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Dr. Jack West is a medical oncologist and thoracic oncology specialist, and Executive Director of Employer Services at the City of Hope Comprehensive Cancer Center in Duarte, CA.

Arguing Against Molecular Testing for EGFR in NSCLC
Thu, 05/08/2008 - 22:24
Howard (Jack) West, MD, Associate Clinical Professor, Medical Oncology, Executive Director, Employer Services, Founder, President and CEO of GRACE

So I’ve been invited to be on the faculty of a lung cancer conference in Kauai next month (yes, a good gig, but this is the first year that the flights are so expensive that I can’t bring my family to this normally very family-friendly event), and my topic is to argue in a debate about whether molecular testing for EGFR should be routinely used in clinical practice.

In the initial draft of the agenda, I had been assigned the “Pro” side of the argument, to say that we should be ordering EGFR mutation and/or FISH tests on patients routinely to determine whether and when we should be using EGFR-based therapies. I think this was an attempt to be provocative, since they would probably know that I am not a proponent of this approach. I called the organizers and requested that I trade positions with Dr. Roman Perez-Soler from Albert Einstein College of Medicine in NYC, who is not militant but I think far more in favor of molecular testing than I am. We all agreed it made sense to switch positions, which is fortunate because I was otherwise going to present the data from the standpoint of trying to convince myself that there were strong arguments to be made in favor of routine molecular testing, then show that I couldn’t convince myself this was a good idea even when I needed to, and therefore still argue the “Con” side. Then there would be actually be two arguments against molecular testing, which is fine with me.

I’m putting together my thought process and my slide set now (we need to submit slides weeks before the meeting so that they can be printed in a syllabus book to be distributed at the meeting). First, I thought I’d outline some areas where I think there is pretty clear consensus. First, though immunohistochemistry for EGFR is the most widely available test, this approach is also done in many different ways and is the least reliably associated with better or worse outcomes with EGFR inhibitors. Second, EGFR activating mutations (in the DNA of the EGFR gene) are very highly associated with tumor shrinkage, although not in everyone with EGFR mutations and there is not a clear improvement in survival – that is, patients with EGFR mutations may live just as long with or without an EGFR inhibitor. Third, the technique of EGFR fluorescence in situ hybridization, or FISH, which measures the number of copies of the gene in the cancer cells, is less clearly associated with response than mutations have been, but this test may be useful in predicting survival for the EGFR oral agents (called tyrosine kinase inhibitors) like tarceva (erlotinib) and iressa (gefinitib), and the EGFR FISH test may be especially promising in predicting who will benefit from the EGFR monoclonal antibodies, IV drugs like erbitux (cetuximab) (see prior post).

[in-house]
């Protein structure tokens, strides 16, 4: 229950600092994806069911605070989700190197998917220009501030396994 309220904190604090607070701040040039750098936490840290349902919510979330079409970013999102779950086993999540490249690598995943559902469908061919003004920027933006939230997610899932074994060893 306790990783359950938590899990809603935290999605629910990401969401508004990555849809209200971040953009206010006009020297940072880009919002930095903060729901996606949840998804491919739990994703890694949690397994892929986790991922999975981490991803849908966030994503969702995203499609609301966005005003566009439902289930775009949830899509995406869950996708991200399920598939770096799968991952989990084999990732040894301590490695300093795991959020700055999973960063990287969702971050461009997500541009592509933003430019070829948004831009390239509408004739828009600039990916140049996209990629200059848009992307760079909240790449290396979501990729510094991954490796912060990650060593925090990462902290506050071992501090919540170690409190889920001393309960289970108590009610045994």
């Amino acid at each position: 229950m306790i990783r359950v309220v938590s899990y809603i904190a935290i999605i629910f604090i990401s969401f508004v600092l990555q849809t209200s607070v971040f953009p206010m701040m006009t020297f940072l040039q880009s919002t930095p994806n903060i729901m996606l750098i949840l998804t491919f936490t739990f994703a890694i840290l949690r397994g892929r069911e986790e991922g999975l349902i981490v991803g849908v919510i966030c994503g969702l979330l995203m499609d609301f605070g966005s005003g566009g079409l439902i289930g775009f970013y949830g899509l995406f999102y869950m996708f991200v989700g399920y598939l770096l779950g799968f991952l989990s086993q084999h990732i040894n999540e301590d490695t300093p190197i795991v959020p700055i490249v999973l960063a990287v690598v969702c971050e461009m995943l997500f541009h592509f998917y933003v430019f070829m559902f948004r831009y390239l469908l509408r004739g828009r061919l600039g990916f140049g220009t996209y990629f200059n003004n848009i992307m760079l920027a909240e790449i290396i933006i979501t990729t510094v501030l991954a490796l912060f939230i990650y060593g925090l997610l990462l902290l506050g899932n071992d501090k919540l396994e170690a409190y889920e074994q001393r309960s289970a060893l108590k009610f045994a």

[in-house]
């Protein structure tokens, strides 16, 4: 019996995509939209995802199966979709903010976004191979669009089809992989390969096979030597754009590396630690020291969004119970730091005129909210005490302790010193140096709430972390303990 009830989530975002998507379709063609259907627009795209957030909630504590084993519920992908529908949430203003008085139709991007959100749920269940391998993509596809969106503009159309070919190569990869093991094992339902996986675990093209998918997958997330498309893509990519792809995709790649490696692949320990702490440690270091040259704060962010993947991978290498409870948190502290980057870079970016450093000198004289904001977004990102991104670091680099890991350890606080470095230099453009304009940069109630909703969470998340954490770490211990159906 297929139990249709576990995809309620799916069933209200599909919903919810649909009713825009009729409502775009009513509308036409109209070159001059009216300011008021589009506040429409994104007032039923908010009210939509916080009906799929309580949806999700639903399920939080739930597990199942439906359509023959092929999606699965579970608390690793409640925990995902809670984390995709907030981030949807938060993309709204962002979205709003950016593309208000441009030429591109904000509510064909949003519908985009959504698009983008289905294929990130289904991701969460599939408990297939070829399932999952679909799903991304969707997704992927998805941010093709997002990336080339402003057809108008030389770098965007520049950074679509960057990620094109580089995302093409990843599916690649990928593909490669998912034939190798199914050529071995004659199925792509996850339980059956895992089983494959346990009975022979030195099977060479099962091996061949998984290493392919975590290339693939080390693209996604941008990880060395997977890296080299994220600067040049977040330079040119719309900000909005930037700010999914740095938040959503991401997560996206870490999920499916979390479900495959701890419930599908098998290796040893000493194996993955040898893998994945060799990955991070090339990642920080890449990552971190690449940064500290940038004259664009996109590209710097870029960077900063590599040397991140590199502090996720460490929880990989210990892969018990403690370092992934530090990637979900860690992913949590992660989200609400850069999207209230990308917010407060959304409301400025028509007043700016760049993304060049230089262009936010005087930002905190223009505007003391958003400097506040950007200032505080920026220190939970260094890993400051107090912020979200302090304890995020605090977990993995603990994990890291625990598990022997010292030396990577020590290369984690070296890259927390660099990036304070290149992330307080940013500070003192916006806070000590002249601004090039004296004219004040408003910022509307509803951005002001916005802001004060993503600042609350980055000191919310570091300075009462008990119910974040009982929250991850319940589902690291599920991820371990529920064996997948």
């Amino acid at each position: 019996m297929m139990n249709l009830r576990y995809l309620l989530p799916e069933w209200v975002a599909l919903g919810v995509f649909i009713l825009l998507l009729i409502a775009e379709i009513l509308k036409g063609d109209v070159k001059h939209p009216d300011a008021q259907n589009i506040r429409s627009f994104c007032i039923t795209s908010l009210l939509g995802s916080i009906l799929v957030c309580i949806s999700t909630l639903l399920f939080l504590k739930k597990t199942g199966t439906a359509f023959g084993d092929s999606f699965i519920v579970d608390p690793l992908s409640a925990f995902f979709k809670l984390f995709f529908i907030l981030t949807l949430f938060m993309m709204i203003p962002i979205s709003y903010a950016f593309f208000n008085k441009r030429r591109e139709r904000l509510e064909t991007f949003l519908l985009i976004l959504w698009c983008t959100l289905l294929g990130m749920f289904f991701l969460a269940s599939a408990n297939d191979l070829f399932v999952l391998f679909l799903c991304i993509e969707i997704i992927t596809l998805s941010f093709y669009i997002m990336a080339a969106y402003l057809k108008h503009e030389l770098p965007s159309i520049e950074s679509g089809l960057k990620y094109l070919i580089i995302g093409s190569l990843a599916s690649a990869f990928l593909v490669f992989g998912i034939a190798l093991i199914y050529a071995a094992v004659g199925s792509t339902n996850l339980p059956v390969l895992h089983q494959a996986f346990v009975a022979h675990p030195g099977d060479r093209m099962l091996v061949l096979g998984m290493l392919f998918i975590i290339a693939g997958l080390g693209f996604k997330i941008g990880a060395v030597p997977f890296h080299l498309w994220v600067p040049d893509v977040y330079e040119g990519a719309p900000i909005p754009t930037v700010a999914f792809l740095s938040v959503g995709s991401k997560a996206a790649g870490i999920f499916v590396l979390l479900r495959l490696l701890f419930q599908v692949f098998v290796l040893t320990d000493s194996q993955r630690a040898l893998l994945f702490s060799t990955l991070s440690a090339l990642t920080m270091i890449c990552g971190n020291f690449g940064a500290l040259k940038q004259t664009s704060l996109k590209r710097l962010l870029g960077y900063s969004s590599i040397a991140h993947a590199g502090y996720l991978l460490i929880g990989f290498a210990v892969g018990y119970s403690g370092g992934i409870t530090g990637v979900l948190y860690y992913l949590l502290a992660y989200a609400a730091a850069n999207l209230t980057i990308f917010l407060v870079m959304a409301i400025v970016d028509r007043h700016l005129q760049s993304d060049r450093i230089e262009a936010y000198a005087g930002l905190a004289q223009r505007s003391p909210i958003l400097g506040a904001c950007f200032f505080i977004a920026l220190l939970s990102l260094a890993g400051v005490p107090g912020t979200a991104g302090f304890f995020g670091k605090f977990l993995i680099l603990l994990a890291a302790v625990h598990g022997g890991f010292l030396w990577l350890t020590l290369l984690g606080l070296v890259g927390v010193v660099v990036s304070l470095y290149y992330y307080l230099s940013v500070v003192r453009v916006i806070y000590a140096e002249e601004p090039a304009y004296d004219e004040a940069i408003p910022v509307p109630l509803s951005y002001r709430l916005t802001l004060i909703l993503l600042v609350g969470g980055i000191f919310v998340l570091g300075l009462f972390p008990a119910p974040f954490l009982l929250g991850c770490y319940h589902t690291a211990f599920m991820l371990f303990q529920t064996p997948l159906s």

At this point, the major oncologist groups that put out guidelines don’t recommend routine molecular testing, but the real question is whether there is enough evidence to support it that they should. My answer is no, for now, because I’d like to see at least one of the following criteria be met before I’d say there is good reason to do this testing as a standard approach.

1) A negative test should preclude there being a clinical benefit from getting the drug – otherwise, it makes more sense to give it to everyone
2) A positive test would need to produce a greater benefit if given early vs. later, if later is the standard
3) A positive test would lead you to give an EGFR inhibitor to people in a different clinical setting, such as before or after surgery, or along with chemo and radiation for locally advanced lung cancer

I’ll discuss all of these points in some detail, but my sense of the literature right now is that none of these is true. At the same time, there are a couple of additional factors, including the added time delay and cost of the tests, and the fact that we often don’t have adequate biopsied tissue to do molecular testing.

We’ll cover these topics more thoroughly, and I’ll be very interested in hearing people’s assessments. Your questions and objections will help me to sharpen my thought process in anticipation of the actual debate. More later.

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